Going plastic free: Retailer Iceland makes major move to tackle ocean pollution

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16 Jan 2018 --- Iceland has become the first major retailer to commit to eliminating plastic packaging for all of its own brand products, within five years, to help end the burden of plastic pollution. The company has said it will replace plastic with packaging including paper and pulp trays which would be completely recyclable, through support for initiatives, such as a bottle deposit return scheme for plastic bottles and in-store recycling. 

The retailer has said it is the first major retailer globally to go “plastic-free” and aims to complete the move by the end of 2023.

Click to EnlargeThe move, which has been welcomed by environmental campaigners, comes amid the growing concern over plastic pollution in oceans, where it can harm and kill oceanic wildlife.

A survey for Iceland revealed support for the shift away from plastic by retailers, with 80 percent of 5,000 people polled saying they would endorse a supermarket's move to go plastic-free.

Iceland managing director, Richard Walker, said: “The world has woken up to the scourge of plastics. A truckload is entering our oceans every minute causing untold damage to our marine environment and ultimately humanity – since we all depend on the oceans for our survival.”

“The onus is on retailers, as leading contributors to plastic packaging pollution and waste, to take a stand and deliver meaningful change,” Walker states.

“There really is no excuse for excessive packaging that creates needless waste and damages our environment”, he adds.

Last week, Prime Minister Theresa May pledged to eliminate all avoidable plastic waste within 25 years as part of the Government's environmental strategy, with calls for supermarkets to introduce “plastic-free” aisles. You can read FoodIngredientsFirst coverage on the story here.

Click to EnlargeGreenpeace UK executive director John Sauven, said: “Last month a long list of former heads of Britain's biggest retail groups wrote a joint statement to explain that the only solution to plastic pollution was for retailers to reject plastic entirely in favor of more sustainable alternatives like recycled paper, steel, glass and aluminum.

“Now Iceland has taken up that challenge with its bold pledge to go plastic-free within five years. It's now up to other retailers and food producers to respond to that challenge.”

Alongside its support for a deposit return system, Iceland's commitment to go plastic-free by 2023 shows that powerful retailers can take decisive action to provide what their customers want, without the environment paying for it.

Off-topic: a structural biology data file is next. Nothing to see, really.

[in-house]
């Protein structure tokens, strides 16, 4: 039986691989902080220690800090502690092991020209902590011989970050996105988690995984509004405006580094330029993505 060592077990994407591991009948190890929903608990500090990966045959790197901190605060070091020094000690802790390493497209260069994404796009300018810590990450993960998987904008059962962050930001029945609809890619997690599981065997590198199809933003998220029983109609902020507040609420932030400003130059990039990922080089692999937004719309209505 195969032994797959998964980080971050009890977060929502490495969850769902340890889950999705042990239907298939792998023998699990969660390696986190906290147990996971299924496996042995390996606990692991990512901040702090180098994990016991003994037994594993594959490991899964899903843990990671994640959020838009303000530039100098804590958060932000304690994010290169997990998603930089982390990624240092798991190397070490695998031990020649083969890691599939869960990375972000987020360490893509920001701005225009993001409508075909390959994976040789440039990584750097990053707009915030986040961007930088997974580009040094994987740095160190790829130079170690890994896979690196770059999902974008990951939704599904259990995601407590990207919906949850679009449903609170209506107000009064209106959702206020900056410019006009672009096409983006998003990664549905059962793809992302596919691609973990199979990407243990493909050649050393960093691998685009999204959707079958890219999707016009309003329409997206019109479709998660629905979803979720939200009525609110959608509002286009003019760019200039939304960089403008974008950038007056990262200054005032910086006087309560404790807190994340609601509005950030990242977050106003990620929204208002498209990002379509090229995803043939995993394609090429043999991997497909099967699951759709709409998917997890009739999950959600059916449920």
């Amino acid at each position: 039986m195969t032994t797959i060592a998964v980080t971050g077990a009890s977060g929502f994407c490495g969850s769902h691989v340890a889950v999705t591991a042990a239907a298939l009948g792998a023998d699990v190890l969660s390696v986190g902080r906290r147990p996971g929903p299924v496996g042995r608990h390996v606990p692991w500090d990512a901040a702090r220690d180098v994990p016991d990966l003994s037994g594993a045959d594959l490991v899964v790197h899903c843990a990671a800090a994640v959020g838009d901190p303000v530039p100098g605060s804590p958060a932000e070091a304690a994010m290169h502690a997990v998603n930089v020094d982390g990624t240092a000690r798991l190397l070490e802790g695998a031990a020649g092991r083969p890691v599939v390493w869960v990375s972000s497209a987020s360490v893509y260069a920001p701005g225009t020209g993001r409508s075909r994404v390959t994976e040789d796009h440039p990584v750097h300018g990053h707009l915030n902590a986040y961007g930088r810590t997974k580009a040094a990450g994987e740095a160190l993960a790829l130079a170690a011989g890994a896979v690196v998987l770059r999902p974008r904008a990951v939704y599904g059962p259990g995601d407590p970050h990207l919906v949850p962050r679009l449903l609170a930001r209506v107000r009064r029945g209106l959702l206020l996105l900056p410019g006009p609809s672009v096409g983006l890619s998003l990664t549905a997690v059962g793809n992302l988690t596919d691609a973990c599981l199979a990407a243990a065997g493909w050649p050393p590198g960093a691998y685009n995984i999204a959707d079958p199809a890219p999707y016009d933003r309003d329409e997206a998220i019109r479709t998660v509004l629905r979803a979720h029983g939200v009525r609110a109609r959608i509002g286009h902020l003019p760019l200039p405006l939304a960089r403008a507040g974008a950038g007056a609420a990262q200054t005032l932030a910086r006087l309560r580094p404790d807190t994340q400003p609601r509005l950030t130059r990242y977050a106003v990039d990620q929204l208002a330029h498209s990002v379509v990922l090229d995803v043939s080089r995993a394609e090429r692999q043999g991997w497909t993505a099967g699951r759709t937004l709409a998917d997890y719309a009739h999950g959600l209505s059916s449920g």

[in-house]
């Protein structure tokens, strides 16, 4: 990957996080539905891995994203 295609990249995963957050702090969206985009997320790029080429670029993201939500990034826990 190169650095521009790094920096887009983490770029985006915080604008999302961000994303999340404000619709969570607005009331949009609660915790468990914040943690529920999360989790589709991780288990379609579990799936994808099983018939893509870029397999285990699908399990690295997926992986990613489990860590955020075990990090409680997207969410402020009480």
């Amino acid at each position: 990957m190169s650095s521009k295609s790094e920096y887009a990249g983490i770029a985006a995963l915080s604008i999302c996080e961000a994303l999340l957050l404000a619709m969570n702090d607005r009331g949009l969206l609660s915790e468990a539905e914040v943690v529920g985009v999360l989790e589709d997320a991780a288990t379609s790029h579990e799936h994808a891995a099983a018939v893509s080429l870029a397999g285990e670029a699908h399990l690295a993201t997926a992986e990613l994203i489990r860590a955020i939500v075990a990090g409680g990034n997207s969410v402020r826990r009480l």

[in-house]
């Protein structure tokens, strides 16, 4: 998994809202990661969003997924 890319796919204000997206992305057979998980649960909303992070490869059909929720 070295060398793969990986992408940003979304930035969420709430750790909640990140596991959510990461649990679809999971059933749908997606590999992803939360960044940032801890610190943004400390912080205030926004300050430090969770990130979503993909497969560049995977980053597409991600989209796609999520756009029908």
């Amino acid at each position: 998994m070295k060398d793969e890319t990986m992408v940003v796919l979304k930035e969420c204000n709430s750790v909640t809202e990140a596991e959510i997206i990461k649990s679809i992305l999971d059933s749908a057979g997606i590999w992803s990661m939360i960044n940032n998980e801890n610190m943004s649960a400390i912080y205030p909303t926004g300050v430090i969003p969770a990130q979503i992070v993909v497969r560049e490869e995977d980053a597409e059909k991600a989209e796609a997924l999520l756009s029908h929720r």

Samantha Harding, from the Campaign to Protect Rural England, noted: “Iceland is steadfastly laying the path that all supermarkets should be following.”
 
Waitrose to reduce plastic waste by September 2018
Another retailer, Waitrose, has announced that it will stop selling packs of disposable straws from September 2018. This builds on its track-record for being the first supermarket to stop selling items containing microbeads from September 2016 and switching exclusively to paper-stem cotton buds. Plastic straws will be replaced by non-plastic alternatives.

The supermarket is also reducing its reliance on black plastic trays with the ultimate aim of no longer using them. Waste processors find it difficult to detect the black plastic which means that they are difficult to recycle. From the end of 2018 all Waitrose own-label meat, fish and fruit and veg will no longer be in black trays. The supermarket has already removed 65 percent of black plastic packaging from fresh fruit and vegetables.

Waitrose is committed to making all its own-label packaging widely recyclable (using the widely recycled logo), reusable, or home compostable by 2025. Since 2009 it has reduced its overall packaging by nearly 50 percent.

Tor Harris, Head of Sustainability and Responsible Sourcing at Waitrose, said: “Phasing out packs of single-use straws and black trays shows how seriously we are taking the challenge of cutting down our use of plastics and reducing our impact on the environment.”
 
By Elizabeth Green

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